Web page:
Local and personal: the Alter in Hottingen foundation has a local impact and a specific focus. It is dedicated to supporting the older generation in the Zurich neighbourhood of Hottingen. Chair of the board of trustees Alfred Gilgen talks about the challenges the foundation has had to face and how it has reoriented itself.
Tell us a little bit about your foundation’s eventful history.
There was a bit of back and forth about the right area to focus on. I joined the foundation in 2004. In the years that followed, we thought about the right direction for the foundation. Since 2005, we have been committed to improving the general quality of life for the older population in Hottingen. We devoted a lot of enthusiasm and energy to the question of how best to achieve this.
Was that an easy task?
Not particularly. It was a very unsettled time. We worked very hard looking for good projects and came up with a shortlist of suitable ones. We wanted to either run them ourselves or find a charitable organisation that already focused on the older generation and was prepared to carry out a project.
What kind of projects were they?
One of the projects was Café Santé, for example. We wanted to offer older residents of Hottingen the opportunity to drop by for coffee, tea and cake at a specific time. They would also have the opportunity to get simple answers to their health questions. We were looking for an organisation with the right skills to help carry out the project.
But you didn’t find one?
No, sadly not. So we went back to the drawing board. We asked ourselves what was already on offer for older people in the neighbourhood. We wanted to create an inventory. In 2013, this became a book: In Hottingen älter werden(‘Getting older in Hottingen’). We were very pleased with the result, which was chiefly put together by the board of trustees. Of course, much of what is in the book is no longer up to date, and we are toying with the idea of turning it into an interactive online version.
What specific projects has the charity been involved in?
A project we are very proud to be involved in is Nachbarschaftshilfe Hottingen (‘Hottingen Neighbourhood Support’). It acts as an intermediary between older residents and volunteers and offers a variety of services like help with household chores, gardening and reading aloud. Nachbarschaftshilfe Hottingen offers a well-developed range of services. The University of Zurich conducted a study on it, which was funded by us.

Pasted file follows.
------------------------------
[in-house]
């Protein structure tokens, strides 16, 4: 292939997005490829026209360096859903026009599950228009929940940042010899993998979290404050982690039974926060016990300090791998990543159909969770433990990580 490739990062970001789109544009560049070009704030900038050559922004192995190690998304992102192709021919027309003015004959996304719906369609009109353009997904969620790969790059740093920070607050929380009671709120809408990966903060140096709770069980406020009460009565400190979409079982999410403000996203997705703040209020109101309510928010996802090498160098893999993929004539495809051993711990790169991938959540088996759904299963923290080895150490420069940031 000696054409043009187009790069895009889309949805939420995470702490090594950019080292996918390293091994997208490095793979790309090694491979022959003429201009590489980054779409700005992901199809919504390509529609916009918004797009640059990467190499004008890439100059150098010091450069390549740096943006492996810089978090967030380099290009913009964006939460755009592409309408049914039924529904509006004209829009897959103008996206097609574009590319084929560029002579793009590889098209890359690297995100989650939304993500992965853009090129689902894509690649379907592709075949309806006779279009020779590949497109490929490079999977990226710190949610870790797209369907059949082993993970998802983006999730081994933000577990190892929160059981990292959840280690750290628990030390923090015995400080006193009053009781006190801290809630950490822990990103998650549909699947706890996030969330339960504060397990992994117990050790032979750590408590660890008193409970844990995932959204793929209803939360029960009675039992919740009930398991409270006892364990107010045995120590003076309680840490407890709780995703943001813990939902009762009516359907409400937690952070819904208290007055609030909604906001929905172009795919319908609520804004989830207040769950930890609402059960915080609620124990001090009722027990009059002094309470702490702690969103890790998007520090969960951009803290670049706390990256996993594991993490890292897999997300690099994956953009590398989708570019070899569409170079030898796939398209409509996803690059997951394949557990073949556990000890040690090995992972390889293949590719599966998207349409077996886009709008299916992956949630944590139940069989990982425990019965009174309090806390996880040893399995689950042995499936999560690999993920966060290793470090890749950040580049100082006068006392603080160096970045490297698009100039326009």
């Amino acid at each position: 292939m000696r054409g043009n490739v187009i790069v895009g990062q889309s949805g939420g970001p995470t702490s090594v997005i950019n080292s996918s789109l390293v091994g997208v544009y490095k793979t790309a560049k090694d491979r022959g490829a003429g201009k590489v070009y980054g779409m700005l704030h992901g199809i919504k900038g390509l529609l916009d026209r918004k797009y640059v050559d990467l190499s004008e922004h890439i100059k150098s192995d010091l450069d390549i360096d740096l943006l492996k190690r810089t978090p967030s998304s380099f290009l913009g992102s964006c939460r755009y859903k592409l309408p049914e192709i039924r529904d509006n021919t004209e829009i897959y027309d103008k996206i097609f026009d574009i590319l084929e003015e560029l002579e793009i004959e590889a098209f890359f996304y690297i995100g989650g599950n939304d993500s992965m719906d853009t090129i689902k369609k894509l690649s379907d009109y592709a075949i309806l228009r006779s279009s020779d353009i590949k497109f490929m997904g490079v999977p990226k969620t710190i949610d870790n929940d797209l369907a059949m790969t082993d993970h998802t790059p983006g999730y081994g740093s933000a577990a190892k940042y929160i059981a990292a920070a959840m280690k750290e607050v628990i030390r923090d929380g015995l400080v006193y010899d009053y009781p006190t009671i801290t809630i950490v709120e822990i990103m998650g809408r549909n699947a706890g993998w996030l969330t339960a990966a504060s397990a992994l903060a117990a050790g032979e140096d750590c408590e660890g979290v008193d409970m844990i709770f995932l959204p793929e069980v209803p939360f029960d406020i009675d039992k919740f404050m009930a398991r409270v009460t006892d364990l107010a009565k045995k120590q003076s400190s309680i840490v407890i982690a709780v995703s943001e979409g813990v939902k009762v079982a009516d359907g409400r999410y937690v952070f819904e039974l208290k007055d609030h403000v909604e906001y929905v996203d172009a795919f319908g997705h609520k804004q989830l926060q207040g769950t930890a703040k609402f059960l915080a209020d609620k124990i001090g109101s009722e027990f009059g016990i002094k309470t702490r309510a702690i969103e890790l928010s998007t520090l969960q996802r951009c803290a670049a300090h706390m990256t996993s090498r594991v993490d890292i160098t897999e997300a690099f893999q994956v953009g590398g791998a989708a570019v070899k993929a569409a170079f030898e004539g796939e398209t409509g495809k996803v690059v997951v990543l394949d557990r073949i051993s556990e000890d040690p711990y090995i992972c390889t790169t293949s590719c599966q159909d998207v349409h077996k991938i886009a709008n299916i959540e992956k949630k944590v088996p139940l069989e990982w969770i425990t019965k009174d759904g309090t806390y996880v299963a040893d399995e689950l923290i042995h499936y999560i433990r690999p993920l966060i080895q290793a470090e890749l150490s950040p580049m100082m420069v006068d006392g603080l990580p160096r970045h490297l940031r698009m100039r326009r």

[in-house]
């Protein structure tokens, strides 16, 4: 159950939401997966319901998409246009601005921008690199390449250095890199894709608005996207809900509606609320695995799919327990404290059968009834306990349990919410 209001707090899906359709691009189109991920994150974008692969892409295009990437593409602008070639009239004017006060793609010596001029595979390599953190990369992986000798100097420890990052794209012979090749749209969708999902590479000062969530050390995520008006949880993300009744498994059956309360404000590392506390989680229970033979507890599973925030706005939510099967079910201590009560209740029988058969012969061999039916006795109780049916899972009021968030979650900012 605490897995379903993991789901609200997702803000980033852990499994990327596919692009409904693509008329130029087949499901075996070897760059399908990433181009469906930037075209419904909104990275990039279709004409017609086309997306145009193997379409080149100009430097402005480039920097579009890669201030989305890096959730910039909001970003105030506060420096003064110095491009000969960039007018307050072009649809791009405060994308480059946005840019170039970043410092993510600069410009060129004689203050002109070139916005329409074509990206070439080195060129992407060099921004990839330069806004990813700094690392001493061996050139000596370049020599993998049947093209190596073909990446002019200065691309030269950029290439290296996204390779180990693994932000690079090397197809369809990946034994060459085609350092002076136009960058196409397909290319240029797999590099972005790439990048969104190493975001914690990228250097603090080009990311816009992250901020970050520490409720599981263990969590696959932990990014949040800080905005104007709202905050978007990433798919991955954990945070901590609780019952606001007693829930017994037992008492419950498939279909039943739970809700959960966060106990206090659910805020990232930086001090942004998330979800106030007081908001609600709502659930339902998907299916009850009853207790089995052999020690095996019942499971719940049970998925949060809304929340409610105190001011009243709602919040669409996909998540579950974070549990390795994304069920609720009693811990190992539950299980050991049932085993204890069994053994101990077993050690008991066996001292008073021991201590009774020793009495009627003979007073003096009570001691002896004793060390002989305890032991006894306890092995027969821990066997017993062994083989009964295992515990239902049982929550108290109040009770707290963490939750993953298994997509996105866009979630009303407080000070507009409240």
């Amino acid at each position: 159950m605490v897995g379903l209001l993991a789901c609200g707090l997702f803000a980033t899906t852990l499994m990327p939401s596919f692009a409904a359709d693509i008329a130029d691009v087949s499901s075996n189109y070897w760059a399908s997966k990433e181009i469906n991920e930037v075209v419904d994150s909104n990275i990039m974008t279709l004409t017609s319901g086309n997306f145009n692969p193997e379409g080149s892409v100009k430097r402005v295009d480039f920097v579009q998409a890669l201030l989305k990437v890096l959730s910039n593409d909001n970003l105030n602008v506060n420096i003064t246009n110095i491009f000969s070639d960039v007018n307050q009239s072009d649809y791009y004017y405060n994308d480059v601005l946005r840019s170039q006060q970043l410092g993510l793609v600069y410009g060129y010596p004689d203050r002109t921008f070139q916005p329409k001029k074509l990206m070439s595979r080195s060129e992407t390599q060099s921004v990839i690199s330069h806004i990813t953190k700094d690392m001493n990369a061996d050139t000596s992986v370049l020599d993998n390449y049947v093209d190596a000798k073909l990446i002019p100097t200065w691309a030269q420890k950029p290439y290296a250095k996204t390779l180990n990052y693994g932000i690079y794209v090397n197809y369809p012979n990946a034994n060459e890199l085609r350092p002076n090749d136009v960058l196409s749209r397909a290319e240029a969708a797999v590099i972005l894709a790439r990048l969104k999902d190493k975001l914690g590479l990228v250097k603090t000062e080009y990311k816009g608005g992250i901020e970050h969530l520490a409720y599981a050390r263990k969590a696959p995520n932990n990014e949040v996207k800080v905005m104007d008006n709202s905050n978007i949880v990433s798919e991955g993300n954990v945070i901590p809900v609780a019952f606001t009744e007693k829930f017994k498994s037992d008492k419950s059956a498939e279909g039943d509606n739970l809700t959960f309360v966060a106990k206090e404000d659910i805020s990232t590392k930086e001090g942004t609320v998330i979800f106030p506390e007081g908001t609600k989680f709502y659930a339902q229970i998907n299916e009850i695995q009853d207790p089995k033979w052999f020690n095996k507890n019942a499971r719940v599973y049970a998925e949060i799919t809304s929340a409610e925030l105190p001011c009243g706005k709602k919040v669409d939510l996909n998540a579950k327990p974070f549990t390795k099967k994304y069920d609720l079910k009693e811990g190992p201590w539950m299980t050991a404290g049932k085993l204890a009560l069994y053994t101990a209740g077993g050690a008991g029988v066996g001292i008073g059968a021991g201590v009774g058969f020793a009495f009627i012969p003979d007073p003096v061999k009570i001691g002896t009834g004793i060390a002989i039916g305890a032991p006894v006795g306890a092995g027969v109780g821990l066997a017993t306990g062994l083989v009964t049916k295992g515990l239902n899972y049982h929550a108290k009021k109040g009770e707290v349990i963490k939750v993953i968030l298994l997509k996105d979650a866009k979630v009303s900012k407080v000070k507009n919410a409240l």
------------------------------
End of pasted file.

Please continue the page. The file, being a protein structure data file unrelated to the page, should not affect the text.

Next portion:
What were the results?
The uncomfortable results were the most helpful – for example, the fact that a lot of people with needs in the neighbourhood were unaware of the organisation, and that people are very reluctant when it comes to accepting help. It’s hard for older people to break out of their isolation. They become wary and insecure in social interactions, which makes them even more reserved. Breaking the cycle of isolation is hard.
«It is difficult for older people to get out of isolation.»
Could more neighbourhood support be offered?
There was a project aimed at increasing the amount of neighbourhood support, but it’s currently on hold. The reformed church in Zurich is undergoing a reorganisation. It’s still unclear what will happen to the neighbourhood support, which was closely linked with the Hottingen church community prior to the reorganisation. But we are ready and willing to get involved where we can.
What might that look like?
In 2016, we clearly established ourselves as a pure funding organisation. This reflects the time available to the board of trustees and the funds available to the foundation. We give out around 100,000 to 200,000 francs a year. This is not covered by the return on the foundation’s assets, however, so we have to dip into our capital or generate new donations.
How did the foundation first start?
At the end of the 1960s, there was a shortage of available places in care homes in Hottingen. So in 1971, the reformed church in Hottingen formed the Altersheim Hottingen (‘Hottingen care home’) foundation. The aim was to create their own care home and run it themselves.
Did they succeed?
The idea never came to fruition. The board of trustees realised they didn’t have sufficient capacity or the right expertise. So in the second half of the 1970s, the committee decided to help fund an expansion of the Alterszentrum Hottingen care centre instead. At the time, Diakonie Neumünster, which owns the Alterszentrum Hottingen, was building the ‘Sonnenblick’ care home.
And the foundation was involved?
It covered part of the construction costs. In return, the church was given a limited right to reserve places in the care home for neighbourhood residents.
Did the system work?
The foundation never had to exercise its right. So we agreed with representatives of Diakonie Neumünster that they would pay back the contribution to the construction costs, minus a non-repayable contribution. This gave us the opportunity to launch new projects to improve the standard of living and accommodation for older people in Hottingen outside the context of a care home.
How did this reorientation fit with the charity’s purpose?
The new focus and reorientation took place in 2005. With the approval of the supervisory authority, we expanded the charity’s purpose from focusing exclusively on a care home.